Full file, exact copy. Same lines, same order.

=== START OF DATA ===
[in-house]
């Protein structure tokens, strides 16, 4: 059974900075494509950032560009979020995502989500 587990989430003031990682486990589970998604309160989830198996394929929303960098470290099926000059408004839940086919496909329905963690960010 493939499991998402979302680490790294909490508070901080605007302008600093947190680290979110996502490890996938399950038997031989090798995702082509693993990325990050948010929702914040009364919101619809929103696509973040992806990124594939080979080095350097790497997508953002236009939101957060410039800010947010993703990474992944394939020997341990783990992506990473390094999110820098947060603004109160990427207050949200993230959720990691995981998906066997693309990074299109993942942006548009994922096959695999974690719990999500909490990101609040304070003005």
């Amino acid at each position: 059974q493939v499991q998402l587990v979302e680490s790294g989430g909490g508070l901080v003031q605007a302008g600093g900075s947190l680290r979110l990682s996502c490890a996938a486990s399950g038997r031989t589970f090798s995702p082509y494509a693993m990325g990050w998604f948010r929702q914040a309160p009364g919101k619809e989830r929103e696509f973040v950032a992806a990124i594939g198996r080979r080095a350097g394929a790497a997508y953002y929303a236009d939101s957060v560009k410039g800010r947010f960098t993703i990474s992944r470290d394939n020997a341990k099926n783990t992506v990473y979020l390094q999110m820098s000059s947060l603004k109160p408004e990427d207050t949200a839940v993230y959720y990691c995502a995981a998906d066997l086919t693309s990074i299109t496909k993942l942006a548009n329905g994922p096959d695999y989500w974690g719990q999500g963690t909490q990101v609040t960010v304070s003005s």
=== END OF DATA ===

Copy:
[in-house]
């Protein structure tokens, strides 16, 4: 059974900075494509950032560009979020995502989500 587990989430003031990682486990589970998604309160989830198996394929929303960098470290099926000059408004839940086919496909329905963690960010 493939499991998402979302680490790294909490508070901080605007302008600093947190680290979110996502490890996938399950038997031989090798995702082509693993990325990050948010929702914040009364919101619809929103696509973040992806990124594939080979080095350097790497997508953002236009939101957060410039800010947010993703990474992944394939020997341990783990992506990473390094999110820098947060603004109160990427207050949200993230959720990691995981998906066997693309990074299109993942942006548009994922096959695999974690719990999500909490990101609040304070003005």
């Amino acid at each position: 059974q493939v499991q998402l587990v979302e680490s790294g989430g909490g508070l901080v003031q605007a302008g600093g900075s947190l680290r979110l990682s996502c490890a996938a486990s399950g038997r031989t589970f090798s995702p082509y494509a693993m990325g990050w998604f948010r929702q914040a309160p009364g919101k619809e989830r929103e696509f973040v950032a992806a990124i594939g198996r080979r080095a350097g394929a790497a997508y953002y929303a236009d939101s957060v560009k410039g800010r947010f960098t993703i990474s992944r470290d394939n020997a341990k099926n783990t992506v990473y979020l390094q999110m820098s000059s947060l603004k109160p408004e990427d207050t949200a839940v993230y959720y990691c995502a995981a998906d066997l086919t693309s990074i299109t496909k993942l942006a548009n329905g994922p096959d695999y989500w974690g719990q999500g963690t909490q990101v609040t960010v304070s003005s």